What’s up guys, you hear about Nokia X - First android phone from Nokia. Well, I never thought a day would come when I see Nokia with android. I mean Nokia still has the chance to work with google in the past but it focused on its own operating system Symbian, After that when there is a drop came in the apps and games that runs 0n symbian. They have to discontinued it as well, but instead of choosing google they choose Microsoft and bring out the lumia the windows phone.
Nokia X – Collision of Windows and Android
Not so long ago the whole Nokia corporation was acquired by Microsoft so it was obvious that they are gonna release only windows phone. But the new CEO of Microsoft Satya Nadela an American – Indian thought of a new plan. I found this plan a clever one as well. Since android is open source and windows is of Microsoft, So what Nokia do is they merged both operating system (Windows 8 phone + Android) into a single operating system which they named as X.
While many eyebrows were raised, and eyes rolled, when news of the Nokia X first took to the web (under the moniker Normandy), the sheer deluge of leaks added more and more credibility to the handset’s existence.
And then it was made official. At MWC 2014, Stephen Elop took to the stage to announce the arrival of the Nokia X, the Nokia X+ and the Nokia XL.
The Nokia X and Nokia X+ are bedfellows – all that separates them are differing sizes of storage. As for the Nokia XL, this is a phablet with a five-inch screen.
Nokia X, X+, XL
If you put the Nokia X side-by-side with the company’s Lumia 520 handset it might be hard to tell them apart. The same striking colors and design are available on both, and they each use the same 4-inch display. Nokia isn’t going for the high-end with the X at all, and the company has clearly trimmed its hardware specifications as much as possible to ensure the phone is low-cost but still usable. There are just 4GB of storage with 512MB of RAM, but microSD cards will be supported to help boost the tiny amount of storage available. The Nokia X+, identical in appearance to the X, also boosts both the storage and memory. Apart from the internal storage and dual-SIM support, the Nokia X only really differs from the Lumia 520 on the outside, with a lack of Windows Phone’s three capacitive buttons and a slight camera change.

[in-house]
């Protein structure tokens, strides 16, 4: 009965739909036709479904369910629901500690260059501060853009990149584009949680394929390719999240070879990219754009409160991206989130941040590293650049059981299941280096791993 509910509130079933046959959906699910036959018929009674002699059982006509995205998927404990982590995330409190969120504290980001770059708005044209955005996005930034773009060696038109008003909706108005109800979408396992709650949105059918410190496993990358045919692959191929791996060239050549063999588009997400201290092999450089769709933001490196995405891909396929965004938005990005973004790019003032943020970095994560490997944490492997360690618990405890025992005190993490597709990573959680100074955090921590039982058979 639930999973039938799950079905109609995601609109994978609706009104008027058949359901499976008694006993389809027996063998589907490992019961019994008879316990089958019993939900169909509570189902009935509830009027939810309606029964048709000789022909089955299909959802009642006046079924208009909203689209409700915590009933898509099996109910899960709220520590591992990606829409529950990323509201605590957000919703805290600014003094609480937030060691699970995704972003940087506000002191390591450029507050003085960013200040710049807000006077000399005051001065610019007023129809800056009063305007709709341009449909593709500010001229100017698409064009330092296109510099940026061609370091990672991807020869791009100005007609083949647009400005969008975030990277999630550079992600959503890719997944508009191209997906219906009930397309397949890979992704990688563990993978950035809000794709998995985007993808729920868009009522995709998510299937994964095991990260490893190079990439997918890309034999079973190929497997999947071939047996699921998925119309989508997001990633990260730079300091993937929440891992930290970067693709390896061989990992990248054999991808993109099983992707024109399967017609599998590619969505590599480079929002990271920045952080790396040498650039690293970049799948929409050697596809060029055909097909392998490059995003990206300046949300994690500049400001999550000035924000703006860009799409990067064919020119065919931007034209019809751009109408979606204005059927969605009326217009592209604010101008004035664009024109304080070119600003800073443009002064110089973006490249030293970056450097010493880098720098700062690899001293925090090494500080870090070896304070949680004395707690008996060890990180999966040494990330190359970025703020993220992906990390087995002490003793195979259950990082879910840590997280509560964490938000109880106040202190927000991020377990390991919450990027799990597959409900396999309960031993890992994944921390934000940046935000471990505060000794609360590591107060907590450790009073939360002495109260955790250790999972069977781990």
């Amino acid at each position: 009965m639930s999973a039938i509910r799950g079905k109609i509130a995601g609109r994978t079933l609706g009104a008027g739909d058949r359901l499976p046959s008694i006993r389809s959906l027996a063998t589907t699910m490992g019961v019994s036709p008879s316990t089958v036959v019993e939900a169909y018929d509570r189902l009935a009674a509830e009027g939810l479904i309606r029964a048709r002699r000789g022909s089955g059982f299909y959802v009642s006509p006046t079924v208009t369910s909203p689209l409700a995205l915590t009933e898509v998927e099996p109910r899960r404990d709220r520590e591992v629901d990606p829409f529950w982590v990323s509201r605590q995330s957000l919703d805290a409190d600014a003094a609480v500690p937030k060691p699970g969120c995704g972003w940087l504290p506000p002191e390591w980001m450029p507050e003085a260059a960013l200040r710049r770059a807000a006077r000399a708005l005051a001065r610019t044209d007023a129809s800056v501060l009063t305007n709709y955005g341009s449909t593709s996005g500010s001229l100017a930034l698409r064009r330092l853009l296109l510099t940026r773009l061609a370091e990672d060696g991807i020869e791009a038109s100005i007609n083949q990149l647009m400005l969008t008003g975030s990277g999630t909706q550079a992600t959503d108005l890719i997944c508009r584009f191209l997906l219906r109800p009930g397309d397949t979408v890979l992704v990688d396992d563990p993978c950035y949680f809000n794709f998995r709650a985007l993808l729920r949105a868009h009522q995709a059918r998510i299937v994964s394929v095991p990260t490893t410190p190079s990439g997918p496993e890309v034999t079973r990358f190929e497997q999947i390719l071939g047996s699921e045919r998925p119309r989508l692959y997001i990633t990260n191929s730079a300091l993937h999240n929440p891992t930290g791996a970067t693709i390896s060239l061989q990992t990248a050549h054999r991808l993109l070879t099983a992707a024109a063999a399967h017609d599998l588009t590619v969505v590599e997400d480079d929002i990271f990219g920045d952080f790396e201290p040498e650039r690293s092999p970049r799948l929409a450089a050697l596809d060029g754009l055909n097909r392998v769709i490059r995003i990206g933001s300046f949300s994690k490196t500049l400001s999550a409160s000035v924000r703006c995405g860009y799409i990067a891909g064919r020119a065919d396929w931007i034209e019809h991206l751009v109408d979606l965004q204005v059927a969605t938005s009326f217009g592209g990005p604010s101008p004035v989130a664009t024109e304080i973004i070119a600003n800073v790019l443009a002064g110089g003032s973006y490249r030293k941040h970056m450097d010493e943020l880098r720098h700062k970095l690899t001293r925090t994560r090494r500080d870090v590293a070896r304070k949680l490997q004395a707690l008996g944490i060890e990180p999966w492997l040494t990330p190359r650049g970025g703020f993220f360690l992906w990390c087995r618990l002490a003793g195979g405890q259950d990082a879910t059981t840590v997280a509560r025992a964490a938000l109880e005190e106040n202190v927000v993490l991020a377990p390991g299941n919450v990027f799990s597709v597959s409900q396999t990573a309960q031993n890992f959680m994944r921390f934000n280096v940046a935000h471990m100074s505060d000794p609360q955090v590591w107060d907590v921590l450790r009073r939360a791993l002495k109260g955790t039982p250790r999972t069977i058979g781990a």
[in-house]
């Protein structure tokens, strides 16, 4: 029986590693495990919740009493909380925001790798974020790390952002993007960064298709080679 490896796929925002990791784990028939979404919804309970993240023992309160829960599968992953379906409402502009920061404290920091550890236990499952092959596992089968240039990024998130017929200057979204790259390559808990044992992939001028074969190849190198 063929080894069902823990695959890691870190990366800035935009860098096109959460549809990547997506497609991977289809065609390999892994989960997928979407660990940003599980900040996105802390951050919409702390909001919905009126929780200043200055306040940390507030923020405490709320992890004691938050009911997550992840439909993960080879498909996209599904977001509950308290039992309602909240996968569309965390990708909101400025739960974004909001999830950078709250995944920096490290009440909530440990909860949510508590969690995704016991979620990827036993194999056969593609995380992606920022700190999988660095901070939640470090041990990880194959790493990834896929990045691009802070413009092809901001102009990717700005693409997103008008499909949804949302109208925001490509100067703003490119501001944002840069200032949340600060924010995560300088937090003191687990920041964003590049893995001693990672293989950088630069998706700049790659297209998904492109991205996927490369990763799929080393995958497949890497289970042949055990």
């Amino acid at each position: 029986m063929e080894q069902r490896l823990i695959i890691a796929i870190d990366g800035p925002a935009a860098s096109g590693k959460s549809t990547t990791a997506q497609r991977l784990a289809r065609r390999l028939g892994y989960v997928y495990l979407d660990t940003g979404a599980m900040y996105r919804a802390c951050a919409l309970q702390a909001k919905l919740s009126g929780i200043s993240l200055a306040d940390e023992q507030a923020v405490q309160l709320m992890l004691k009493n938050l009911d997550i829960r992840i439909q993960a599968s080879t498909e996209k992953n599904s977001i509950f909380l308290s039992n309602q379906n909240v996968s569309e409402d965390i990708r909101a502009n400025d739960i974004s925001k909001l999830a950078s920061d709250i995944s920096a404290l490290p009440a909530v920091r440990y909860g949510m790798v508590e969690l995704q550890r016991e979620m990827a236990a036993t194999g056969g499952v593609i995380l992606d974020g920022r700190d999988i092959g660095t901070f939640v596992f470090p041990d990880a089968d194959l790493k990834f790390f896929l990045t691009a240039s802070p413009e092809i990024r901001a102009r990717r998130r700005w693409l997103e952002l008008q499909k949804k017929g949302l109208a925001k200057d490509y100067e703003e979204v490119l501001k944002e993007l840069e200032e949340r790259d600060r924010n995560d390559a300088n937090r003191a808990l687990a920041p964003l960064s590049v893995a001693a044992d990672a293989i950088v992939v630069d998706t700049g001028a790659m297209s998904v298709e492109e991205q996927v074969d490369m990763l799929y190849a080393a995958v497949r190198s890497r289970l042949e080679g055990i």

Nokia’s XL takes a slightly different approach, with a 5-inch display and a combination of a 5-megapixel rear camera and 2-megapixel front-facing one. Nokia is positioning the XL as “great for Skype, while the X and X+ both ship with just a 3-megapixel fixed focus camera. All three have just a single capacitive button for navigation. You hit the button once to go back and hold it down to return to the home screen. Software customizations on the home screen and across the OS are where the X line gets interesting, or, perhaps, confusing. Nokia has created a Windows Phone-like tiled home screen that looks like a blatant rip of Microsoft’s own UI. All installed apps will be displayed here instead of a separate app drawer, and you can even alter the tile sizes to be medium or large. They’re not as live as Windows Phone’s versions or Android widgets, but apps like the calendar will display the date as you’d expect. You can also display widgets from installed apps on the home screen.
Swiping across reveals the Fastlane feature, an option that makes its way over from Nokia’s line of Asha handsets. Fastlane is a mixture of notifications and recent activity combined into a stream. Favorite contacts, recent pictures, and any app notifications will all be listed in a single UI, with options to pull down and peer into future calendar appointments.
The amazing thing is that the price for these phone is not so high. Even the highest phone in the series which is Nokia XL will be available in India at the price range of 10K to 12K.
That’s all I have to say about Nokia X
if you have any other thought then please comment below.